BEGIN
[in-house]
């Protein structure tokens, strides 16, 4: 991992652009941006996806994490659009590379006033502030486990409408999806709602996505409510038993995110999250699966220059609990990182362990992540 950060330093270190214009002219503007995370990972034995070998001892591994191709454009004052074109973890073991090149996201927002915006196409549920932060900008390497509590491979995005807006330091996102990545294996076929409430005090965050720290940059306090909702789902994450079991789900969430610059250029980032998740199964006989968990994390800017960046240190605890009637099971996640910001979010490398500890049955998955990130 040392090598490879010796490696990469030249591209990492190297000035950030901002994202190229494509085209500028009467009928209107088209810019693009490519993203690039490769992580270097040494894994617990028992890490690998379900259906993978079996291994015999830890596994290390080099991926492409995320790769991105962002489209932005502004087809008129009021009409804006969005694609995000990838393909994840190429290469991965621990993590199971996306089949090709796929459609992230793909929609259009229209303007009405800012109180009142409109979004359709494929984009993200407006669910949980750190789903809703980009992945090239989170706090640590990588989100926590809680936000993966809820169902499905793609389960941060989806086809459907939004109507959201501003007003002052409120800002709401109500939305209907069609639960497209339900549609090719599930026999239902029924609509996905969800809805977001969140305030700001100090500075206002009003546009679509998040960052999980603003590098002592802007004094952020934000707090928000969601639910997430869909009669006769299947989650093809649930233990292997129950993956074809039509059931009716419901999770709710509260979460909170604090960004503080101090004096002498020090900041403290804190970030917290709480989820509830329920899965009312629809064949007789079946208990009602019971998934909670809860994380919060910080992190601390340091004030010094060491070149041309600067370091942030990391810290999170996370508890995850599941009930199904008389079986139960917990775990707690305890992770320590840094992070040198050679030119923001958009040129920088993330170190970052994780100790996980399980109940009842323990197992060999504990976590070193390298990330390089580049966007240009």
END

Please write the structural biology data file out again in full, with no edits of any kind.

[in-house]
């Protein structure tokens, strides 16, 4: 991992652009941006996806994490659009590379006033502030486990409408999806709602996505409510038993995110999250699966220059609990990182362990992540 950060330093270190214009002219503007995370990972034995070998001892591994191709454009004052074109973890073991090149996201927002915006196409549920932060900008390497509590491979995005807006330091996102990545294996076929409430005090965050720290940059306090909702789902994450079991789900969430610059250029980032998740199964006989968990994390800017960046240190605890009637099971996640910001979010490398500890049955998955990130 040392090598490879010796490696990469030249591209990492190297000035950030901002994202190229494509085209500028009467009928209107088209810019693009490519993203690039490769992580270097040494894994617990028992890490690998379900259906993978079996291994015999830890596994290390080099991926492409995320790769991105962002489209932005502004087809008129009021009409804006969005694609995000990838393909994840190429290469991965621990993590199971996306089949090709796929459609992230793909929609259009229209303007009405800012109180009142409109979004359709494929984009993200407006669910949980750190789903809703980009992945090239989170706090640590990588989100926590809680936000993966809820169902499905793609389960941060989806086809459907939004109507959201501003007003002052409120800002709401109500939305209907069609639960497209339900549609090719599930026999239902029924609509996905969800809805977001969140305030700001100090500075206002009003546009679509998040960052999980603003590098002592802007004094952020934000707090928000969601639910997430869909009669006769299947989650093809649930233990292997129950993956074809039509059931009716419901999770709710509260979460909170604090960004503080101090004096002498020090900041403290804190970030917290709480989820509830329920899965009312629809064949007789079946208990009602019971998934909670809860994380919060910080992190601390340091004030010094060491070149041309600067370091942030990391810290999170996370508890995850599941009930199904008389079986139960917990775990707690305890992770320590840094992070040198050679030119923001958009040129920088993330170190970052994780100790996980399980109940009842323990197992060999504990976590070193390298990330390089580049966007240009």